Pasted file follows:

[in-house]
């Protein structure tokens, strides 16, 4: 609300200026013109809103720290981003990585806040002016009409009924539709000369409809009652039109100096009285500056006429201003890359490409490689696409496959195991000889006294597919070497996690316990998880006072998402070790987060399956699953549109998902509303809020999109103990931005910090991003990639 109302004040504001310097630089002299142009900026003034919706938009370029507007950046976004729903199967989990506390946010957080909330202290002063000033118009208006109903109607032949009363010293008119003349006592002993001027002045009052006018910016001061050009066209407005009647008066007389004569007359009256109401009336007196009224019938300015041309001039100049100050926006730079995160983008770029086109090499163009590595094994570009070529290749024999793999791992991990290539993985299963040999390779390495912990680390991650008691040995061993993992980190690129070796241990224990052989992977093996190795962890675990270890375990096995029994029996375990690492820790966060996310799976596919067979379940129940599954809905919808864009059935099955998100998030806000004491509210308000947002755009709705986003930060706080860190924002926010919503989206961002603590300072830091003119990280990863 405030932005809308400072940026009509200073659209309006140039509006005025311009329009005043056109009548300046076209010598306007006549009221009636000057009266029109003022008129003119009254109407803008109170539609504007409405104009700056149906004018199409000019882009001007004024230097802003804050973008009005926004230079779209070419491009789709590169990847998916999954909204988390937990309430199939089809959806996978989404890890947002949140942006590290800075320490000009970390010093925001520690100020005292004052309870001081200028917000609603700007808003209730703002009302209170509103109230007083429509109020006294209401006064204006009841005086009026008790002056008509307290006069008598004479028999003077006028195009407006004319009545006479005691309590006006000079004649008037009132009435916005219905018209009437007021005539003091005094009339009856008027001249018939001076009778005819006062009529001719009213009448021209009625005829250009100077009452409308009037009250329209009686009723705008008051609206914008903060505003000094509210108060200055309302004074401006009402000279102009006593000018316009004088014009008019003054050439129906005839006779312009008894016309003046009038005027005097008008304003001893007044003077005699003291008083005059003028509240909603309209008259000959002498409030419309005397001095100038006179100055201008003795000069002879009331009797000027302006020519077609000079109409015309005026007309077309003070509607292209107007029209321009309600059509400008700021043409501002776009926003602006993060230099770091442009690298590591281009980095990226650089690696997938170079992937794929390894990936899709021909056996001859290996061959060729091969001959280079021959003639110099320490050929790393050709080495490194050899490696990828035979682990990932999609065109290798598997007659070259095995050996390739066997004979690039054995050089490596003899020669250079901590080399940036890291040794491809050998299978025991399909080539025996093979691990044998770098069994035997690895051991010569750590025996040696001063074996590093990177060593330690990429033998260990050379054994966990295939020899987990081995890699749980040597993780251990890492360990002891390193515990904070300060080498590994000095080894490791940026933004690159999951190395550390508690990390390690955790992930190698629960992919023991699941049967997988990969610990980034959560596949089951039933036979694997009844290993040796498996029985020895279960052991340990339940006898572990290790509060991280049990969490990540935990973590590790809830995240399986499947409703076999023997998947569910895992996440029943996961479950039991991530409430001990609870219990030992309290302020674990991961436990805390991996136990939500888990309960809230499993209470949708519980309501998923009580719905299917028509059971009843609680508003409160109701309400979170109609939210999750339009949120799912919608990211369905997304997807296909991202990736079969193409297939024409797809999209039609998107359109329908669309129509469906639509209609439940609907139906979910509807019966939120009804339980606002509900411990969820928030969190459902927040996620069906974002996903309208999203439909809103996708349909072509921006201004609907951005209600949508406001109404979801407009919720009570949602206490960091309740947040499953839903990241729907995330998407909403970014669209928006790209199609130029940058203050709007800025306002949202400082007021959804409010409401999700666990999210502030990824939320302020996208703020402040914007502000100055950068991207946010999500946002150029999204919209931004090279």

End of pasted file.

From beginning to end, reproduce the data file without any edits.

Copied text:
[in-house]
């Protein structure tokens, strides 16, 4: 609300200026013109809103720290981003990585806040002016009409009924539709000369409809009652039109100096009285500056006429201003890359490409490689696409496959195991000889006294597919070497996690316990998880006072998402070790987060399956699953549109998902509303809020999109103990931005910090991003990639 109302004040504001310097630089002299142009900026003034919706938009370029507007950046976004729903199967989990506390946010957080909330202290002063000033118009208006109903109607032949009363010293008119003349006592002993001027002045009052006018910016001061050009066209407005009647008066007389004569007359009256109401009336007196009224019938300015041309001039100049100050926006730079995160983008770029086109090499163009590595094994570009070529290749024999793999791992991990290539993985299963040999390779390495912990680390991650008691040995061993993992980190690129070796241990224990052989992977093996190795962890675990270890375990096995029994029996375990690492820790966060996310799976596919067979379940129940599954809905919808864009059935099955998100998030806000004491509210308000947002755009709705986003930060706080860190924002926010919503989206961002603590300072830091003119990280990863 405030932005809308400072940026009509200073659209309006140039509006005025311009329009005043056109009548300046076209010598306007006549009221009636000057009266029109003022008129003119009254109407803008109170539609504007409405104009700056149906004018199409000019882009001007004024230097802003804050973008009005926004230079779209070419491009789709590169990847998916999954909204988390937990309430199939089809959806996978989404890890947002949140942006590290800075320490000009970390010093925001520690100020005292004052309870001081200028917000609603700007808003209730703002009302209170509103109230007083429509109020006294209401006064204006009841005086009026008790002056008509307290006069008598004479028999003077006028195009407006004319009545006479005691309590006006000079004649008037009132009435916005219905018209009437007021005539003091005094009339009856008027001249018939001076009778005819006062009529001719009213009448021209009625005829250009100077009452409308009037009250329209009686009723705008008051609206914008903060505003000094509210108060200055309302004074401006009402000279102009006593000018316009004088014009008019003054050439129906005839006779312009008894016309003046009038005027005097008008304003001893007044003077005699003291008083005059003028509240909603309209008259000959002498409030419309005397001095100038006179100055201008003795000069002879009331009797000027302006020519077609000079109409015309005026007309077309003070509607292209107007029209321009309600059509400008700021043409501002776009926003602006993060230099770091442009690298590591281009980095990226650089690696997938170079992937794929390894990936899709021909056996001859290996061959060729091969001959280079021959003639110099320490050929790393050709080495490194050899490696990828035979682990990932999609065109290798598997007659070259095995050996390739066997004979690039054995050089490596003899020669250079901590080399940036890291040794491809050998299978025991399909080539025996093979691990044998770098069994035997690895051991010569750590025996040696001063074996590093990177060593330690990429033998260990050379054994966990295939020899987990081995890699749980040597993780251990890492360990002891390193515990904070300060080498590994000095080894490791940026933004690159999951190395550390508690990390390690955790992930190698629960992919023991699941049967997988990969610990980034959560596949089951039933036979694997009844290993040796498996029985020895279960052991340990339940006898572990290790509060991280049990969490990540935990973590590790809830995240399986499947409703076999023997998947569910895992996440029943996961479950039991991530409430001990609870219990030992309290302020674990991961436990805390991996136990939500888990309960809230499993209470949708519980309501998923009580719905299917028509059971009843609680508003409160109701309400979170109609939210999750339009949120799912919608990211369905997304997807296909991202990736079969193409297939024409797809999209039609998107359109329908669309129509469906639509209609439940609907139906979910509807019966939120009804339980606002509900411990969820928030969190459902927040996620069906974002996903309208999203439909809103996708349909072509921006201004609907951005209600949508406001109404979801407009919720009570949602206490960091309740947040499953839903990241729907995330998407909403970014669209928006790209199609130029940058203050709007800025306002949202400082007021959804409010409401999700666990999210502030990824939320302020996208703020402040914007502000100055950068991207946010999500946002150029999204919209931004090279």